500 Clemenceau Avenue North
Singapore 229495

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17 March, 2007

Being Original...

The good thing about working near town means you are never in shortage of good food, including dessert, during lunch hours. All you need is a short 15mins walk from my office and you will arrive at the famous Rochor Original Beancurd.

Story has it that how one brother after a family dispute, left to open a similar beancurd concept called Beancurd City right next to Rochor Original along Short Street. He has subsequently given up, and it seems the stall is now taken over by another sister of theirs who has started her own brand. Being the food investigator, it is of course my duty then to find out what is the staying power behind Rochor Original Beancurd.

I would say, in terms of the beancurd, both are almost similar, but I think Original has a slight edge, in terms of the smoothness and silkiness of the beancurd compared to latter.

It seems both outlet got their supply of egg tarts from the same supplier as the taste did not differ much, however the difference is evident when it came to the doughstick and the “butterfly” and “Hum Chi Peng” pastry.

Original doughstick and pastry are knead and fried on the spot, and because business is so brisk, these pastry are always piping hot when served.

And perhaps because of the lack in reputation and goodwill, the pastry served in the sister’s outlet tends to be colder and not as fluffy, as the crowd turnover is not as fast.

Food: 4/5
Service: 3/5
Ambience: 3/5
Price: 4.5/5

Total: 14.5/20
2 Short Street
Singapore 188212

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12 March, 2007

Sweet & Seductive Japanese

Guys like me think Japanese are sweet and seductive, but just in case your mind start wandering to those kawaii Japanese schoolgirls, let me just share with you that I am talking about food (I am a foodie, what else can I be talking about!?), but more precisely, their dessert. Making quite a buzz since its opening in Marina Square in the month of June 2006, Azabu Sabo, follows an original teahouse philosophy and serves authentic Japanese desserts. Its selection of desserts and Hokkaido Ice Cream, available for the first time in Singapore, has made itself especially popular with female clientele.

It is said that they directly imports the main ingredients from Japan, such as the top grade red beans, produced from Hokkaido, which are not overly-sweet. However, I beg to differ. I ordered by far the most popular and highly recognised Matchazen, or Green Tea Ice-Cream in a Bowl of Dumplings & Red Bean Paste, and was overwhelmed by the sweetness of the mushy red bean paste.

Thank goodness the strong bitter after-taste of the ice cream was able to neutralise it. The dumpling though tasteless was soft in texture and chewy, unlike those you bought off the supermarkets. Unlike the immaculate service that is found everywhere in the humble land of the rising sun, the service standards of this outlet was found lacking. The service staffs that day were mostly foreigners who did not seemed to have a good grasp of English. They had problems trying to understand my questions when I tried to find out more about the desserts, and they were particularly non-existent when I tried to settle the bill. What a pity though, if only they could import the sweet Japanese schoolgirls service culture as well.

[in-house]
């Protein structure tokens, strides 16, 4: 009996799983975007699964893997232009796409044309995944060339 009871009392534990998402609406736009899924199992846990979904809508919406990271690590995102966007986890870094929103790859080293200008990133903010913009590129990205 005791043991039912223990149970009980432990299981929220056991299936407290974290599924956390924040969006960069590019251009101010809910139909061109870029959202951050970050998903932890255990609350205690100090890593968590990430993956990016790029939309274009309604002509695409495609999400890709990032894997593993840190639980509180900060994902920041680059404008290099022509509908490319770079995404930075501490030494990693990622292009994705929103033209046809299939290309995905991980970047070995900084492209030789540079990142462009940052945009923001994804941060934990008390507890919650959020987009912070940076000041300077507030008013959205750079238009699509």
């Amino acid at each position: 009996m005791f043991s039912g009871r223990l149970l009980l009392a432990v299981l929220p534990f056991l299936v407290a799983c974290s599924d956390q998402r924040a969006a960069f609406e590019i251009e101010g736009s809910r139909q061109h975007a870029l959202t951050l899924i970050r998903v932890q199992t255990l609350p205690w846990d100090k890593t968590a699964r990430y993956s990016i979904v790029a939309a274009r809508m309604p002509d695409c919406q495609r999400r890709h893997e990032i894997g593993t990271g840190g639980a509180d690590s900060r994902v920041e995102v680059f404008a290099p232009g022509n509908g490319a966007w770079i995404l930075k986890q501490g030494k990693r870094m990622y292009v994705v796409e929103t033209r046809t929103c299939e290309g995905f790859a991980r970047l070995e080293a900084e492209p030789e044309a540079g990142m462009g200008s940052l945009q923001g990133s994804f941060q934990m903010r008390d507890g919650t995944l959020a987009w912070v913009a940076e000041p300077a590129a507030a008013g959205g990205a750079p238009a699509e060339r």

Food: 3.5/5
Service: 2.5/5
Ambience: 3/5
Price: 3/5

Total: 12/20
6 Raffles Boulevard #02-170 / 171
Marina Square
Singapore 039594

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06 March, 2007

In India Eat What the Indians Eat

Ever since I have started working near Serangoon area, the temptation of sampling Indian food never stopped. From Roti Prata as morning breakfast to Nasi Biryani for lunch, I am surrounded by these delicious Indian cuisine (North or South Indian, Indian Muslim or what not) everyday. Finally, it took a nudge from my Indian colleague and there I was in front of an Authentic North Indian (Punjabi) Cuisine Restaurant in the heart of Little India.

With so many dishes to choose from, we were spoilt for choice.

Finally, my colleague from India volunteered to choose a few dishes that she deemed to be her favourite nice and that begins my little food adventure for the day. We opted for the Butter Naan, or a type of bread made from dough and butter (almost similar to prata) instead of the usual rice for a change.

The Palak Paneer, or Spinach with Cottage Cheese was a tad too authentic though for me.

Pretty bland and a bit too “greeny” for me, it was almost as good as eating a Broccoli raw! The Aloo Gobhi, or Potatoes with Cauliflower though was slightly better.

I love my potatoes and this dish had definitely more taste than the Spinach. This veggie is mushily good to go with the Naan, but however, if eaten with rice, I would think that it’s too starchy. Perhaps being a fellow potatoes lover, another dish she ordered was the Baked Potatoes with Capsicum.

This is the first time I have seen this combination and I must say I am pretty impressed with it. A hint of burnt flavour from the baking and the crunchy texture from the capsicum was a great complement. But the accolade truly belongs to the Butter Chicken that day.

The rich gravy made from yoghurt and cream, was a sinful yet delectable one, which I simply couldn’t resist dipping in my spoon again and again for another sip. The last time I had this dish was in Perth's Chutney Mary's and I never remembered it to be so delicious.

A pity though that the Mango Lassi was not as good as I thought it would be, as it was much too sweet for my taste bud.

Food: 3/5
Service: 3/5
Ambience: 3/5
Price: 4/5

Total: 13/20
34/36 Race Course Road
Singapore 218553